Of course, the Earth may have retained volatiles from the outer shell. If so, there would be CO2 present, and this would be weathered to form calcite. In fact I suggest the runaway greenhouse effect on Venus may not be due directly to its being closer to the sun, but rather indirectly because it is more calcium deficient through, being in a hotter zone initially, setting less cement and having more aggregate during formation. This would require it also to have less water, and that seems to be observed.

As a further comment, I suggest that at primordial times Earth may have had a warmer surface than Venus. The Moon may have been close to the Roche limit, in which case tidal energy would have been very much greater than now, and could have been the predominant form of heating.

A rock sample from Akilia Island off the coast of Greenland. A zircon crystal determined to be 4.4 billion years old may make it the world's oldest known terrestrial material. Zircon is a mineral commonly used to determine the geological age of rocks. Chemical analysis of this grain suggests that the Earth was cool enough to have water, a hydrosphere and, possibly, life much earlier than previously thought.
Credit: CNN

AM: The oldest terrestrial rocks, (zircon), have been oxygen radio-isotope dated to 4.4 Gy (also using uranium isotope ratios, U/Pb), with some evidence for liquid water early in the Earth's history [1]. Can you comment on whether those provide any tests for your research?

IM: It strongly suggests that there was early water, presumably liberated from a magma ocean after the moon-forming event. If so, it would have been accompanied by CO2 then, because the high temperatures would have oxidized any reduced gases. However, I believe this would have been weathered before significant volcanism got started. There would also be some nitrogen (N2) in the atmosphere, but that is inert.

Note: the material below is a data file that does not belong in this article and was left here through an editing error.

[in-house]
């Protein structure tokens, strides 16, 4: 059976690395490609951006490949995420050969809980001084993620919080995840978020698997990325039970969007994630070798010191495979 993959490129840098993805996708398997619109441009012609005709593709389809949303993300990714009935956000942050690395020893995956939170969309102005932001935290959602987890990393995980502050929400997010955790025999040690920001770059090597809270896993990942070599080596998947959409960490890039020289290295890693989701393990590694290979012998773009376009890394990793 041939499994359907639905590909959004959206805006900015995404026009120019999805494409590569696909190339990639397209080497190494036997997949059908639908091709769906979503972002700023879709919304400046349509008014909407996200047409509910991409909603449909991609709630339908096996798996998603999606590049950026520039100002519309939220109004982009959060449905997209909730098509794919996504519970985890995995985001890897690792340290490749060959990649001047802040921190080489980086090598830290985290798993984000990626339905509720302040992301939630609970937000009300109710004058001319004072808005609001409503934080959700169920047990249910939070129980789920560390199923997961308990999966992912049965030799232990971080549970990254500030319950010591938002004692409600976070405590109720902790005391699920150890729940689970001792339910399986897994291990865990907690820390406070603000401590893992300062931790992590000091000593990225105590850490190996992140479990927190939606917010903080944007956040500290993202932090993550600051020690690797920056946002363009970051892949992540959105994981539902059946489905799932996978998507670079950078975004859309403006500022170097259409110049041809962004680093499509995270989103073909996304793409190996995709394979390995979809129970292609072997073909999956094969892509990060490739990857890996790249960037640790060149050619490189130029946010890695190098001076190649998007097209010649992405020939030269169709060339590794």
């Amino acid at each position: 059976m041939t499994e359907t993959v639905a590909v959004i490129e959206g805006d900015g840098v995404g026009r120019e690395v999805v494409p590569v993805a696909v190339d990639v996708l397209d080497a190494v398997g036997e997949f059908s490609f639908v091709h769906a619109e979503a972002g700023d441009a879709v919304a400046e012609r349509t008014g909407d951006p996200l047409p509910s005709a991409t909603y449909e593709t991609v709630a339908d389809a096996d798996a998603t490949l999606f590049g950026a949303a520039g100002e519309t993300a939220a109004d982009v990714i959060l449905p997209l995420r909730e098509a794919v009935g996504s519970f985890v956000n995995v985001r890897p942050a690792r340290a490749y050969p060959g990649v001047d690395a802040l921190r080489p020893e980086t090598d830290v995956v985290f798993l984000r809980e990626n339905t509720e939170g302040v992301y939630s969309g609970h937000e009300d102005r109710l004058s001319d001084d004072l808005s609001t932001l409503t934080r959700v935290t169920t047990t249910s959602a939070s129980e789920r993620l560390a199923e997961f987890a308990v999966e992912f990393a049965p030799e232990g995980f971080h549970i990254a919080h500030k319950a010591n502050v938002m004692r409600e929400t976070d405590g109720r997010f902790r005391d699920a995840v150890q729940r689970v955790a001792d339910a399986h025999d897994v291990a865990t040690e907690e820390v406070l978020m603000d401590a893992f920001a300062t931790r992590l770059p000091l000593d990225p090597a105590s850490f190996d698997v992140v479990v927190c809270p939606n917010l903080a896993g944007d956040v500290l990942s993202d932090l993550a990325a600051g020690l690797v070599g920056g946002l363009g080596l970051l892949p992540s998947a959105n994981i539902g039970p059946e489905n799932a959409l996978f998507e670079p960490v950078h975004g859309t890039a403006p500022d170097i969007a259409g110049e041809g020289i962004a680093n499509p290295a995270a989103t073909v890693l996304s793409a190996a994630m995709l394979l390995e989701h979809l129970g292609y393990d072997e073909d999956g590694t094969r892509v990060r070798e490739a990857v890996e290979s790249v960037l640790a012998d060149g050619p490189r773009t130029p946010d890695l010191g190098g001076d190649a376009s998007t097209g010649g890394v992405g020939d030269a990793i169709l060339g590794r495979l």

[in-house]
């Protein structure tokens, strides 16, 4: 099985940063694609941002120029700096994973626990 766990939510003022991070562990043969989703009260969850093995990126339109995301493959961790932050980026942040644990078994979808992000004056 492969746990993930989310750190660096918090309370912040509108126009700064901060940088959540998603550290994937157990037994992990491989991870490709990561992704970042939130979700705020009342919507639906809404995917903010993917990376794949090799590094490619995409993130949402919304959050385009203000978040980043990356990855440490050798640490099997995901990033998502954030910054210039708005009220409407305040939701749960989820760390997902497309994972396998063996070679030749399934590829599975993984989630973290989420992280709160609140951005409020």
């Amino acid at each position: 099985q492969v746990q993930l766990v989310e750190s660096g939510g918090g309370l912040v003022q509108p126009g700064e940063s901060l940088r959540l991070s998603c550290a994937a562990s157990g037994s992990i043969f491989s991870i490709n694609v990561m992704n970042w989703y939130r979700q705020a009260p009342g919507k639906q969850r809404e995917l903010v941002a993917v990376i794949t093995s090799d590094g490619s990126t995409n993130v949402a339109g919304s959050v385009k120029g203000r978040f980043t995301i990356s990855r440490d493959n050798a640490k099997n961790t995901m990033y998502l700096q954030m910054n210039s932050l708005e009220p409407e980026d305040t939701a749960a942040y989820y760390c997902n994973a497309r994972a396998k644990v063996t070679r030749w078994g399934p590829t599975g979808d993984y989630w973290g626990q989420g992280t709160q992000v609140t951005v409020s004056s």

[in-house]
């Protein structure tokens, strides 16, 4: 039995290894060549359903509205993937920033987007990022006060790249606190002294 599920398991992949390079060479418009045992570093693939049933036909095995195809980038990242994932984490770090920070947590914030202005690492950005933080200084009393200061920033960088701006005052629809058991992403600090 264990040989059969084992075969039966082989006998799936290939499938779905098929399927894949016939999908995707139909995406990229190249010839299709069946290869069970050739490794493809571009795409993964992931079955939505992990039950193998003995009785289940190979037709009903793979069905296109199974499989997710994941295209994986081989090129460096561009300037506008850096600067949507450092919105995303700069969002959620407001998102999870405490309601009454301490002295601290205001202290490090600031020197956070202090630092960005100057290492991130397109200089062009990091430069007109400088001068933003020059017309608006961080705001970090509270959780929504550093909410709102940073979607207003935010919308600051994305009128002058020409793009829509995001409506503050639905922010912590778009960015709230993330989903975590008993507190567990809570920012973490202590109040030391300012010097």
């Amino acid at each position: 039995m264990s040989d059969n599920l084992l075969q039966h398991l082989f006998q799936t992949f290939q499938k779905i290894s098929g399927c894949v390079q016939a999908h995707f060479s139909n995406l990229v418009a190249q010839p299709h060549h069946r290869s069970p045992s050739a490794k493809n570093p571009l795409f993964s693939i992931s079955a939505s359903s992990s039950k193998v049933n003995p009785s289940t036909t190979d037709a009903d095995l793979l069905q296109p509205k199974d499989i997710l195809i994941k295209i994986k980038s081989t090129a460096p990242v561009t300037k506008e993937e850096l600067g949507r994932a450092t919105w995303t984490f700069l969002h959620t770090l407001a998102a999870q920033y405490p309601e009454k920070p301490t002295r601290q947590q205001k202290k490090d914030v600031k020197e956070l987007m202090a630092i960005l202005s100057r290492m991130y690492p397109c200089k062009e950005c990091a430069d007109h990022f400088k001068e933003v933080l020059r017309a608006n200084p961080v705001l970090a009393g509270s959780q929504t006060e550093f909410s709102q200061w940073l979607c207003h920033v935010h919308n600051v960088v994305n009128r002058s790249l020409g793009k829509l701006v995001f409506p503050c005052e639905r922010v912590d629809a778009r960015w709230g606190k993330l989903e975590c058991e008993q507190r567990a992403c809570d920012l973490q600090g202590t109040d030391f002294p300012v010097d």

When I talk about 'initial atmosphere' I really mean, 'at the period of biogenesis'.

AM: Even in the presence of substantial ammonia, carbon dioxide poisons much of the prebiotic synetheses currently understood. Is there a way to find ratios of ammonia to carbon dioxide (NH3/CO2) in your studies, or if not, an estimated acidity or pH?

IM: The atmosphere/volatiles I am suggesting are a little different from what is generally considered.

The carbon arrives as carbon, and thus to carbon monoxide (CO) and methane (CH4), but also as carbides, thus to acetylene, acetaldehyde, etc, and as cyanamide, which, as an aside, offers the potential for carbodiimides. The importance of these is that they catalyze condensation reactions in water, which, translated for non-chemists, means peptides from amino acids.

Even more importantly, there is a direct route to formamide, thus to hydrogen cyanide, which is essential. Also, within the Earth Fischer Tropsch reactions should proceed, which will produce long chain hydrocarbons terminated with an alcohol group. If these can react with pyrophosphates, phosphate surfactants form. These would form micelles, effectively the first primitive cell walls, which also catalyse condensation reactions. So, in a sense, my proposed set of volatiles get around the problem of the first question by providing an alternative.

The ratio of NH3/CO2 will depend on the availability of calcium silicate, because that will "fix" CO2--however on Mars the CO2 ratio should have been an insurmountable problem, and the proposition predicts large amounts of urea (or whatever it turns itself into over 3.5 GY) beneath the martian surface.